When replacing hinges and latches for walk-in refrigerators it is important to get an exact or comparable replacement part. The back of the part will stamped with a series of numbers and letters called a mold number. The back may also read “flush” or have the offset size (e.g. 1-3/4″). It is important to have that number on the back to ensure you get the proper replacement. Additionally, having the serial number of your walk-in (often located in the door jamb on the hinge side or in a corner inside panel) can be a huge help if you’re ordering the replacement part from the walk-in manufacturer or your parts supplier.
Walk-in cooler and freezer hinges are either flush or offset. The easiest way to determine which style you have is to place your hand on the outside wall of the walk-in and slide it towards the door. If the door stops your hand from moving across the door, then you have an offset door. If your hand slides across the door, it is flush.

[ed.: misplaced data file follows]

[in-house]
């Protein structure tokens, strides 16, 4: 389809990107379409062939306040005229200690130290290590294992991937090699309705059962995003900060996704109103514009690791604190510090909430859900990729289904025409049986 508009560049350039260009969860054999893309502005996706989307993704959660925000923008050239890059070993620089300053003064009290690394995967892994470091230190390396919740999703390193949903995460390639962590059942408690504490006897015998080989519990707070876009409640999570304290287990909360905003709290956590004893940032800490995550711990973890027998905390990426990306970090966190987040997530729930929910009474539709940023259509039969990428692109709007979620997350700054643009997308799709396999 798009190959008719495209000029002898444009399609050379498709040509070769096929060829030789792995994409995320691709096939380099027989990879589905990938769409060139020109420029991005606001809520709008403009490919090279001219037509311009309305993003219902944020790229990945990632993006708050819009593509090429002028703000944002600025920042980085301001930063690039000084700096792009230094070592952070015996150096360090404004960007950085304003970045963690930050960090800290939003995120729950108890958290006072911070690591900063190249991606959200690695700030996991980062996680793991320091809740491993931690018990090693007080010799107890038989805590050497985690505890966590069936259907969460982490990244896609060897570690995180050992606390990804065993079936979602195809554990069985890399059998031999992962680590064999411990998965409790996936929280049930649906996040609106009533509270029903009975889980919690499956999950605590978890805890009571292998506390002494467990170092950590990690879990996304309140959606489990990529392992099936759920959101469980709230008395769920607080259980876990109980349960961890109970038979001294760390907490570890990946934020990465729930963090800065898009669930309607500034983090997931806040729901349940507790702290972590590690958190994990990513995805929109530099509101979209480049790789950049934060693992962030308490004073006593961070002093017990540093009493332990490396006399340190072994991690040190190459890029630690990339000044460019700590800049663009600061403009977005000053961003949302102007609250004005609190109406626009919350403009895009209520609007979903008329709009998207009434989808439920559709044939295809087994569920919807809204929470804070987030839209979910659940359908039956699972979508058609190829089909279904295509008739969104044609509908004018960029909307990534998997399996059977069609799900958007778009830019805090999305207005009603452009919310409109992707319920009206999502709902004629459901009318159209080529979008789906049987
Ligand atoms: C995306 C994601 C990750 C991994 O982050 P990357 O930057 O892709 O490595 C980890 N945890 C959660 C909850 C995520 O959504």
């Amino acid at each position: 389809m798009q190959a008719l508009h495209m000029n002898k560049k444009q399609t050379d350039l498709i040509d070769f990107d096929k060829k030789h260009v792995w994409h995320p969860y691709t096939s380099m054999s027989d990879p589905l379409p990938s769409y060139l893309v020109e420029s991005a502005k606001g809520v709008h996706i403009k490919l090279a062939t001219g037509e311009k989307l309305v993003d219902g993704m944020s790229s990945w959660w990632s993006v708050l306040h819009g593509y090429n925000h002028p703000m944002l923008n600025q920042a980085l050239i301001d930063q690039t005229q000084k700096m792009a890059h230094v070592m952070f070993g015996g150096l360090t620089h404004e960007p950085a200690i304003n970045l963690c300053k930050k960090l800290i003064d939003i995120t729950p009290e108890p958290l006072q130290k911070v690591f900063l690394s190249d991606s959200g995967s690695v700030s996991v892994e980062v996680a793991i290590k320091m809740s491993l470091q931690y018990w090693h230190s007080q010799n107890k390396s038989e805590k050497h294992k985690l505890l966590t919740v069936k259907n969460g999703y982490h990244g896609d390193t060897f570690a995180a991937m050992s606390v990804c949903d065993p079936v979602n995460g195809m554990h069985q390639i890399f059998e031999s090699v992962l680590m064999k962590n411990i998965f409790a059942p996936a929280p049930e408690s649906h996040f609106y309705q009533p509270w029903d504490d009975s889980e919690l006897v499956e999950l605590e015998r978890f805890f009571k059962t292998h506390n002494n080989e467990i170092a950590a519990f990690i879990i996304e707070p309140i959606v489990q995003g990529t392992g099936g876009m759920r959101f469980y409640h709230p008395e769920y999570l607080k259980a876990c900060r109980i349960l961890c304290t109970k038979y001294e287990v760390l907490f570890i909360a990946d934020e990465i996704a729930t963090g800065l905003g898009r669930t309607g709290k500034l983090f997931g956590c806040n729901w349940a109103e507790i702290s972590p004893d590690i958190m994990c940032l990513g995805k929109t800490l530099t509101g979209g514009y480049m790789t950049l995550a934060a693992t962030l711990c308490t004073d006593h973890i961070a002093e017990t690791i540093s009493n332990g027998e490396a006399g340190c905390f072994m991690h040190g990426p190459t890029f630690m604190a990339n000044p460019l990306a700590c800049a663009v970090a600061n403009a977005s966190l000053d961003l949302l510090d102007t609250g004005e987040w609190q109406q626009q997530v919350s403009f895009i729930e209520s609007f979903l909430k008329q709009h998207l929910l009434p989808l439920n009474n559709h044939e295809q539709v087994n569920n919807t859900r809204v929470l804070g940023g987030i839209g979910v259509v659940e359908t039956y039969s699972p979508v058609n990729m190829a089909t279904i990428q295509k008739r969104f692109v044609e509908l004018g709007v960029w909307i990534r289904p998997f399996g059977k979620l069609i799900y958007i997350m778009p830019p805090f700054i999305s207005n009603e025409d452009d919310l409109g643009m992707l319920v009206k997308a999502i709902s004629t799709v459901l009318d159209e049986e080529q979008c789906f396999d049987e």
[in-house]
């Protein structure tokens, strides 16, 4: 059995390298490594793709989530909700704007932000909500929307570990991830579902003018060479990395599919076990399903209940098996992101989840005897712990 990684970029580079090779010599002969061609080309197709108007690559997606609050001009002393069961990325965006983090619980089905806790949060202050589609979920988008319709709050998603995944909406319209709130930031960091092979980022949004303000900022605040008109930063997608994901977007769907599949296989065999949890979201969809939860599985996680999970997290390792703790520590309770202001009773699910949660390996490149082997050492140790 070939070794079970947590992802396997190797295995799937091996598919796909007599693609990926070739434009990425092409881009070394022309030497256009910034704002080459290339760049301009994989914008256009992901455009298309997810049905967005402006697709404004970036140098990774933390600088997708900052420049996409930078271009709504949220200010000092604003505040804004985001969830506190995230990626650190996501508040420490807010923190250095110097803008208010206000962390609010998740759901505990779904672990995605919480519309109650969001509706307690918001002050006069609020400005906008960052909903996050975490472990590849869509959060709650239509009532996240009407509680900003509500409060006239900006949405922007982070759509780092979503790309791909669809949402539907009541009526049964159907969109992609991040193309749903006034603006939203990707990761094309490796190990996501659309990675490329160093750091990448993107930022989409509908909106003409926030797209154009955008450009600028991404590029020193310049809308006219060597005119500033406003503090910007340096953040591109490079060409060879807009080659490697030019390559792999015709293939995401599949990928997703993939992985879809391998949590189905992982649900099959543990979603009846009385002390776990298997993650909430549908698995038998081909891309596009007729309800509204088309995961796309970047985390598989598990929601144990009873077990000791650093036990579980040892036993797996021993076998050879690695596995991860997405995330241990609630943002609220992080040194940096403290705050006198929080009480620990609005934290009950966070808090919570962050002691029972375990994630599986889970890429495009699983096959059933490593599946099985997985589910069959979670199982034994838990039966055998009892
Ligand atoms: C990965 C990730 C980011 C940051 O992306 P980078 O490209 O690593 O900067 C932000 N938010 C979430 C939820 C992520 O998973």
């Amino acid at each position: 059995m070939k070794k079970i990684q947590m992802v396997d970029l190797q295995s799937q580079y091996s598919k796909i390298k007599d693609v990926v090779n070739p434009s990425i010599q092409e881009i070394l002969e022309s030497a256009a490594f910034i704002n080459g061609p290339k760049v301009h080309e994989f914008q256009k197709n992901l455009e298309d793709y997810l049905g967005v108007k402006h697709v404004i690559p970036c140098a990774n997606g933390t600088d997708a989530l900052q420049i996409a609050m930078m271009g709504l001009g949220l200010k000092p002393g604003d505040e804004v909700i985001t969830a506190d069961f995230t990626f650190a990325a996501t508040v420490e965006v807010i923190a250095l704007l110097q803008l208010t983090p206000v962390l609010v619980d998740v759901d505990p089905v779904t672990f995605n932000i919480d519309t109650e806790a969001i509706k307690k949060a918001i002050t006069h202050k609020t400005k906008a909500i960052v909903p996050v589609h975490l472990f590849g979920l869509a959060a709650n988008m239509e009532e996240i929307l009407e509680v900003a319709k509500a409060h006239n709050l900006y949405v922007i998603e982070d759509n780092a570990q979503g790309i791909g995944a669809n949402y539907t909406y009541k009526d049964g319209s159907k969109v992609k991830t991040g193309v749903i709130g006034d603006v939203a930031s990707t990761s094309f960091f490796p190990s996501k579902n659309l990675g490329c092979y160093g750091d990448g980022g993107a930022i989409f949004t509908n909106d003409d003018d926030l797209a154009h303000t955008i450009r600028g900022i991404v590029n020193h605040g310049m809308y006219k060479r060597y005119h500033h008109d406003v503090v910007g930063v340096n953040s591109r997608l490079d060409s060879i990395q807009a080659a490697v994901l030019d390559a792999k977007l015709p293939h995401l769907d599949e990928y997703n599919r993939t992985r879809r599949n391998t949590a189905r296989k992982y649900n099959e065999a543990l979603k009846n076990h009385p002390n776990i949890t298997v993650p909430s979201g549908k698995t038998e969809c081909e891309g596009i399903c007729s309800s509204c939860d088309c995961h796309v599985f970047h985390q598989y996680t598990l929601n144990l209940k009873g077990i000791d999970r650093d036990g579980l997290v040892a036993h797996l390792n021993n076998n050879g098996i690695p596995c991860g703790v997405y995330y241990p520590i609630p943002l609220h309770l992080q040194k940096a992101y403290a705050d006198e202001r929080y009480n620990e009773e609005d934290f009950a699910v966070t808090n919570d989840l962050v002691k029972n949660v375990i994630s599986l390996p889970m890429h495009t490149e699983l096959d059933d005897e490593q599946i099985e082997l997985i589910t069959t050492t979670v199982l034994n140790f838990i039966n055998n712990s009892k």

Determine the offset measurement by measuring from the wall surface to the door surface. The offset measurement combined with the mold number on the back will ensure you receive the correct hinge.
Some hinges are spring assisted and some are self-closing:
- Self-closing hinges use a cam-rise system to close the door. The door rides up the sloped cam when opening and back down to add the force of gravity when closing.
- Some hinges have spring assist kits available. These kits will add to the closing force of your door and provide more pressure for a tighter seal when closed. As with all latches and hinges, there’s a number on the back for identifying the correct replacement
- It is possible to have one hinge cam rise (bottom) and one spring assisted (top).
Additionally, many walk-in hinges are reversible. If you receive a hinge and it is the opposite of what you need, you can reverse the new hinge by removing the pin assembly from the strap and reinserting it in the opposite end.
Handles & Latches
Walk-in latches, like hinges, can be configured for offset or flush doors. Use the same procedure as you would for a hinge to determine if it is an offset or flush latch. The component that makes a latch offset is not the handle itself but the strike (roller or catch mounted to the frame). These strikes are sometimes adjustable (e.g. 3/4″ to 1-1/2″). Try and get the mold number off both the handle and the strike to be certain you are getting the right replacement latch.